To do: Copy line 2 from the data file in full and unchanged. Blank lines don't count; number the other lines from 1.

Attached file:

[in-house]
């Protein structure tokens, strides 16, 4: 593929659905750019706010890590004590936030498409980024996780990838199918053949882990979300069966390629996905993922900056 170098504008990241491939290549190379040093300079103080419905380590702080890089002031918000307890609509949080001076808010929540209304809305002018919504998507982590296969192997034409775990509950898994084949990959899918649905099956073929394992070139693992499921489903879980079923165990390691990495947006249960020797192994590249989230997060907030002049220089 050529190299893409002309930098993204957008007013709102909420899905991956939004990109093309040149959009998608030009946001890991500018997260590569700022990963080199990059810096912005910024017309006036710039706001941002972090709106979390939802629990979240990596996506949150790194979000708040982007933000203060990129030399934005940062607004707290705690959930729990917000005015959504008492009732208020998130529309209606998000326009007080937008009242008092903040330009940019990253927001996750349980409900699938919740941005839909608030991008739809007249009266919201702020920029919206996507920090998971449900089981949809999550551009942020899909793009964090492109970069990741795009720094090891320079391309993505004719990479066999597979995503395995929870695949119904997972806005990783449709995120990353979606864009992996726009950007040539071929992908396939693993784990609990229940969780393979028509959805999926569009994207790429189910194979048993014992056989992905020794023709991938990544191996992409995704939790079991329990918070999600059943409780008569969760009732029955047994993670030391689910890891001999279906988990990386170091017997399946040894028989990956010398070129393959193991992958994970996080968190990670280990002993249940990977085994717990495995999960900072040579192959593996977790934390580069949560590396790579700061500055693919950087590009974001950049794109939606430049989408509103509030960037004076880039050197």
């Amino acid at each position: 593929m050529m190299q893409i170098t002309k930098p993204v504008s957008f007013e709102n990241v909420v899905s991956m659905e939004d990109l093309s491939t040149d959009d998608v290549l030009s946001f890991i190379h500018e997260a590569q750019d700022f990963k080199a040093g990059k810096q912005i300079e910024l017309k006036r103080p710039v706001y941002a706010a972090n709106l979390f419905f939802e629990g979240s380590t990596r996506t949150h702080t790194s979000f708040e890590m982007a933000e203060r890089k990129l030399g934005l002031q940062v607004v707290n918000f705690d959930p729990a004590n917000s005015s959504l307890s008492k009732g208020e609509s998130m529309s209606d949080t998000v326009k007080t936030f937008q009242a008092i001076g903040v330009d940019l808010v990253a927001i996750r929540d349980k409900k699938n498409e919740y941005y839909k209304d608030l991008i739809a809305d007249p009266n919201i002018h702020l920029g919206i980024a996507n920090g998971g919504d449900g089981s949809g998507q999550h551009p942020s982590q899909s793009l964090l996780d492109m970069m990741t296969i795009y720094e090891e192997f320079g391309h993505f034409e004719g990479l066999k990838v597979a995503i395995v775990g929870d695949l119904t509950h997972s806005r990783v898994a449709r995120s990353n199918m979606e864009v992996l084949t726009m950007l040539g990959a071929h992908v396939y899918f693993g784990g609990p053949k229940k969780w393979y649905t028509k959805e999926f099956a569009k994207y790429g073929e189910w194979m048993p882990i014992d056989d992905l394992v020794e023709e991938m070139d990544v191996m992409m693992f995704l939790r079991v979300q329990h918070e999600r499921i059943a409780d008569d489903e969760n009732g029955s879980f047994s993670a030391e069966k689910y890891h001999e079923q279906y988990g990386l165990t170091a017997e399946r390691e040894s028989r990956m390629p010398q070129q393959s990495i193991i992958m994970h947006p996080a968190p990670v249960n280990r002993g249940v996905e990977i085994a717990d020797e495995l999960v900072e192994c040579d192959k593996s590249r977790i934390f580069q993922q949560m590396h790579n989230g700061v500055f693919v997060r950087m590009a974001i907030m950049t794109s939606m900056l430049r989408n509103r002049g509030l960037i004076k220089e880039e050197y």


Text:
């Protein structure tokens, strides 16, 4: 593929659905750019706010890590004590936030498409980024996780990838199918053949882990979300069966390629996905993922900056 170098504008990241491939290549190379040093300079103080419905380590702080890089002031918000307890609509949080001076808010929540209304809305002018919504998507982590296969192997034409775990509950898994084949990959899918649905099956073929394992070139693992499921489903879980079923165990390691990495947006249960020797192994590249989230997060907030002049220089 050529190299893409002309930098993204957008007013709102909420899905991956939004990109093309040149959009998608030009946001890991500018997260590569700022990963080199990059810096912005910024017309006036710039706001941002972090709106979390939802629990979240990596996506949150790194979000708040982007933000203060990129030399934005940062607004707290705690959930729990917000005015959504008492009732208020998130529309209606998000326009007080937008009242008092903040330009940019990253927001996750349980409900699938919740941005839909608030991008739809007249009266919201702020920029919206996507920090998971449900089981949809999550551009942020899909793009964090492109970069990741795009720094090891320079391309993505004719990479066999597979995503395995929870695949119904997972806005990783449709995120990353979606864009992996726009950007040539071929992908396939693993784990609990229940969780393979028509959805999926569009994207790429189910194979048993014992056989992905020794023709991938990544191996992409995704939790079991329990918070999600059943409780008569969760009732029955047994993670030391689910890891001999279906988990990386170091017997399946040894028989990956010398070129393959193991992958994970996080968190990670280990002993249940990977085994717990495995999960900072040579192959593996977790934390580069949560590396790579700061500055693919950087590009974001950049794109939606430049989408509103509030960037004076880039050197």